Direct download (8 more)  
     
    My bibliography  
     
    Export citation  
  36. Cathy Legg (2005). Hacking: The Performance of Technology? [REVIEW] Techne 9 (2):151-154.score: 24.0
    The word “hacker” has an interesting double meaning: one vastly more widespread connotation of technological mischief, even criminality, and an original meaning amongst the tech savvy as a term of highest approbation. Both meanings, however, share the idea that hackers possess a superior ability to manipulate technology according to their will (and, as with God, this superior ability to exercise will is a source of both mystifying admiration and fear). This book mainly concerns itself with the former meaning. To (...)
    Direct download (2 more)  
     
    My bibliography  
     
    Export citation  
  37. Albert Borgmann (1984). Technology and the Character of Contemporary Life: A Philosophical Inquiry. University of Chicago Press.score: 24.0
    Blending social analysis and philosophy, Albert Borgmann maintains that technology creates a controlling pattern in our lives.
    Direct download  
     
    My bibliography  
     
    Export citation  
  38. Craig Hanks (ed.) (2010). Technology and Values: Essential Readings. Wiley-Blackwell.score: 24.0
    Cowan, Ruth Schwartz (1983) More Work for Mother: The Ironies of Household Technology from the Open Hearth to the Microwave. New York: Basic. ...
    Direct download  
     
    My bibliography  
     
    Export citation  
  39. Daniel Lee Kleinman (2005). Science and Technology in Society: From Biotechnology to the Internet. Blackwell Pub..score: 24.0
    This thoughtful and engaging text challenges the widely held notion of science as somehow outside of society, and the idea that technology proceeds automatically down a singular and inevitable path. Through specific case studies involving contemporary debates, this book shows that science and technology are fundamentally part of society and are shaped by it. Draws on concepts from political sociology, organizational analysis, and contemporary social theory. Avoids dense theoretical debate. Includes case studies and concluding chapter summaries for students (...)
    No categories
    Direct download  
     
    My bibliography  
     
    Export citation  
  40. Vincent J. Calluzzo & Charles J. Cante (2004). Ethics in Information Technology and Software Use. Journal of Business Ethics 51 (3):301-312.score: 24.0
    The emerging concern about software piracy and illegal or unauthorized use of information technology and software has been evident in the media and open literature for the last few years. In the course of conducting their academic assignments, the authors began to compare observations from classroom experiences related to ethics in the use of software and information technology and systems. Qualitatively and anecdotally, it appeared that many if not most, students had misconceptions about what represented ethical and unethical (...)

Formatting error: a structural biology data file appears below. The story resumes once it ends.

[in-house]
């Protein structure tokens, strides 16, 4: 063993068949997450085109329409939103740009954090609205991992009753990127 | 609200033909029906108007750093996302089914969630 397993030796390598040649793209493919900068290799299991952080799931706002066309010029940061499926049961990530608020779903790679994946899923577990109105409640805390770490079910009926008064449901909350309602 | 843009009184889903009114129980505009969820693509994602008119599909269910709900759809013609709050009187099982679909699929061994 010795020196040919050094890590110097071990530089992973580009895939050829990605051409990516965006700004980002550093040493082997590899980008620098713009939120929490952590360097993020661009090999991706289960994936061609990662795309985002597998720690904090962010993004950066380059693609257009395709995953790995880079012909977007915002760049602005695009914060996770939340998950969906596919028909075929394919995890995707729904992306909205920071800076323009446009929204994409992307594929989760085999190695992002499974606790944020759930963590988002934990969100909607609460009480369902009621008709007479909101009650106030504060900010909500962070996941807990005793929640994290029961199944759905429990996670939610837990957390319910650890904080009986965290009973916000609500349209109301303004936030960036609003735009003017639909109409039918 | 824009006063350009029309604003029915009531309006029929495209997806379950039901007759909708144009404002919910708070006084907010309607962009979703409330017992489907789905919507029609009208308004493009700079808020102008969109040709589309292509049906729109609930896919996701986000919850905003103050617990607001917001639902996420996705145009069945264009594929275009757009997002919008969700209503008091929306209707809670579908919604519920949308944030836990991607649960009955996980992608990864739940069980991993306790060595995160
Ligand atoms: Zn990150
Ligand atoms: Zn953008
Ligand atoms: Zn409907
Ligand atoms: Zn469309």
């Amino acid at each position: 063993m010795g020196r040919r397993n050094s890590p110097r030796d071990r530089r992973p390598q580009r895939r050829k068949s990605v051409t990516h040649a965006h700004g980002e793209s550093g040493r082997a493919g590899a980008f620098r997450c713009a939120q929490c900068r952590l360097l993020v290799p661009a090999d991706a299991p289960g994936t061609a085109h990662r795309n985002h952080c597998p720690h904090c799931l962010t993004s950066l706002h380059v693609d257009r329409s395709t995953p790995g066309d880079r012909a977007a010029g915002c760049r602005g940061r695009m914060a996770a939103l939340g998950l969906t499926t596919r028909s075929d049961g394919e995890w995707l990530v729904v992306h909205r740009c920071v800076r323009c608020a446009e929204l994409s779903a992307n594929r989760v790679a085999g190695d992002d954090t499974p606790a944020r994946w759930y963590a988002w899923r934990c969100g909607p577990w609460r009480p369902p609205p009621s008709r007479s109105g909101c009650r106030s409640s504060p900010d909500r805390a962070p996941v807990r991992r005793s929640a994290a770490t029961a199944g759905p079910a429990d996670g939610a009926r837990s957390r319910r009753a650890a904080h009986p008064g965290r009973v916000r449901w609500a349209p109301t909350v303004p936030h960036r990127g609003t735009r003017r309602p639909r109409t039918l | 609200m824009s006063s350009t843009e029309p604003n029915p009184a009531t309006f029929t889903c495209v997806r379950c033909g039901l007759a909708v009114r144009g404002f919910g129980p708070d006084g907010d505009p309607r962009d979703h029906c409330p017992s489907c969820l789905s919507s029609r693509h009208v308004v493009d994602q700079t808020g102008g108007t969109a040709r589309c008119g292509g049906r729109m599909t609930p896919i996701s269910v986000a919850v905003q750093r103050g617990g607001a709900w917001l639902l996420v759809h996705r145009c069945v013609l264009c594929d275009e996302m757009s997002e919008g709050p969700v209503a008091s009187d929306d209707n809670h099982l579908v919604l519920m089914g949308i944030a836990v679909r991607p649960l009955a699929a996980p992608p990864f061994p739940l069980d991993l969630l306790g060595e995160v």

Direct download (8 more)  
     
    My bibliography  
     
    Export citation  
  41. Steve Fuller (2006). The Philosophy of Science and Technology Studies. Routledge.score: 24.0
    Science and Technology Studies (STS) is a broad, interdisciplinary, and rapidly growing field that explores the relationship between science, technology and the ways they shape society and our understanding of the world. But as the field has become more established, it has increasingly hidden its philosophical roots. While the trend is typical of disciplines striving for maturity, Steve Fuller, a leading figure in the field, argues that STS has much to lose if it abandons philosophy. He argues that (...)
    Direct download  
     
    My bibliography  
     
    Export citation  
  42. Alessandro Tomasi (2007). Technology and Intimacy in the Philosophy of Georges Bataille. Human Studies 30 (4):411 - 428.score: 24.0
    The goal of this article is to examine the nature of technology in view of Georges Bataille’s notion of intimacy. After providing a summary of Bataille’s critique of technology, I offer my response and show that a technological device can reach such a degree of familiarity that it becomes indistinguishable from our psychophysical personality. In this sense, we experience technology not as instrumentation, but in intimacy. The old theory of technology as organ-projection is, therefore, reinterpreted to (...)
    No categories
    Direct download (5 more)  
     
    My bibliography  
     
    Export citation  
  43. K. Gregory Jin & Ronald G. Drozdenko (2010). Relationships Among Perceived Organizational Core Values, Corporate Social Responsibility, Ethics, and Organizational Performance Outcomes: An Empirical Study of Information Technology Professionals. [REVIEW] Journal of Business Ethics 92 (3):341 - 359.score: 24.0
    This study is an extension of our recent ethics research in direct marketing (2003) and information technology (2007). In this study, we investigated the relationships among core organizational values, organizational ethics, corporate social responsibility, and organizational performance outcome. Our analysis of online survey responses from a sample of IT professionals in the United States indicated that managers from organizations with organic core values reported a higher level of social responsibility relative to managers in organizations with mechanistic values; that managers (...)